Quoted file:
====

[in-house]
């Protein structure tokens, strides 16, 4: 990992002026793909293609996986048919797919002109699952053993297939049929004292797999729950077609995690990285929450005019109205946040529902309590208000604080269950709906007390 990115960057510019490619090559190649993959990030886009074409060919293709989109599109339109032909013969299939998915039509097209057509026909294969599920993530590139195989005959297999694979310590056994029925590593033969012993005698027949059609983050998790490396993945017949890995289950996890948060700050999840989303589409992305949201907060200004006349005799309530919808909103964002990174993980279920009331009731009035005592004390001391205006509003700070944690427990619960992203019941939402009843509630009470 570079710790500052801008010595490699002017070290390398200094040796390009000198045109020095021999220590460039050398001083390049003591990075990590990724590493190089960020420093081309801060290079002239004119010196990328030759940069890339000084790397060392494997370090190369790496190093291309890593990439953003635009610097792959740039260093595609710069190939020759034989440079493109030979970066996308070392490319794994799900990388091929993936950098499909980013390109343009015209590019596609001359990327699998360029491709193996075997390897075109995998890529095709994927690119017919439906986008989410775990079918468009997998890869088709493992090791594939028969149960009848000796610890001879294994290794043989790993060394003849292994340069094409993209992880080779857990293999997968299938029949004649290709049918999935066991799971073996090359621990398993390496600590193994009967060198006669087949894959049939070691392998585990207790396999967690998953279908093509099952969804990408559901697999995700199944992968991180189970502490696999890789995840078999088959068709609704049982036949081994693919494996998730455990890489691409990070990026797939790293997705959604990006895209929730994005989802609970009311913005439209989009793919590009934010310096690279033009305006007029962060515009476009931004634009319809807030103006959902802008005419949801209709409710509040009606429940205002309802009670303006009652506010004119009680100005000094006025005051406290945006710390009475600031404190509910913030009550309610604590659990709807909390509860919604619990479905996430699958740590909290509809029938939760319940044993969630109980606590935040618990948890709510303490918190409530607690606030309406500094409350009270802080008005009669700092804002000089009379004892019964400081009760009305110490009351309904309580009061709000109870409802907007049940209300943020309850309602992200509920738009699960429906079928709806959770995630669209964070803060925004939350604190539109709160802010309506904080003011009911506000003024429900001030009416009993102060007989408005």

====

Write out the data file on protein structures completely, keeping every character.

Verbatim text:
[in-house]
């Protein structure tokens, strides 16, 4: 990992002026793909293609996986048919797919002109699952053993297939049929004292797999729950077609995690990285929450005019109205946040529902309590208000604080269950709906007390 990115960057510019490619090559190649993959990030886009074409060919293709989109599109339109032909013969299939998915039509097209057509026909294969599920993530590139195989005959297999694979310590056994029925590593033969012993005698027949059609983050998790490396993945017949890995289950996890948060700050999840989303589409992305949201907060200004006349005799309530919808909103964002990174993980279920009331009731009035005592004390001391205006509003700070944690427990619960992203019941939402009843509630009470 570079710790500052801008010595490699002017070290390398200094040796390009000198045109020095021999220590460039050398001083390049003591990075990590990724590493190089960020420093081309801060290079002239004119010196990328030759940069890339000084790397060392494997370090190369790496190093291309890593990439953003635009610097792959740039260093595609710069190939020759034989440079493109030979970066996308070392490319794994799900990388091929993936950098499909980013390109343009015209590019596609001359990327699998360029491709193996075997390897075109995998890529095709994927690119017919439906986008989410775990079918468009997998890869088709493992090791594939028969149960009848000796610890001879294994290794043989790993060394003849292994340069094409993209992880080779857990293999997968299938029949004649290709049918999935066991799971073996090359621990398993390496600590193994009967060198006669087949894959049939070691392998585990207790396999967690998953279908093509099952969804990408559901697999995700199944992968991180189970502490696999890789995840078999088959068709609704049982036949081994693919494996998730455990890489691409990070990026797939790293997705959604990006895209929730994005989802609970009311913005439209989009793919590009934010310096690279033009305006007029962060515009476009931004634009319809807030103006959902802008005419949801209709409710509040009606429940205002309802009670303006009652506010004119009680100005000094006025005051406290945006710390009475600031404190509910913030009550309610604590659990709807909390509860919604619990479905996430699958740590909290509809029938939760319940044993969630109980606590935040618990948890709510303490918190409530607690606030309406500094409350009270802080008005009669700092804002000089009379004892019964400081009760009305110490009351309904309580009061709000109870409802907007049940209300943020309850309602992200509920738009699960429906079928709806959770995630669209964070803060925004939350604190539109709160802010309506904080003011009911506000003024429900001030009416009993102060007989408005």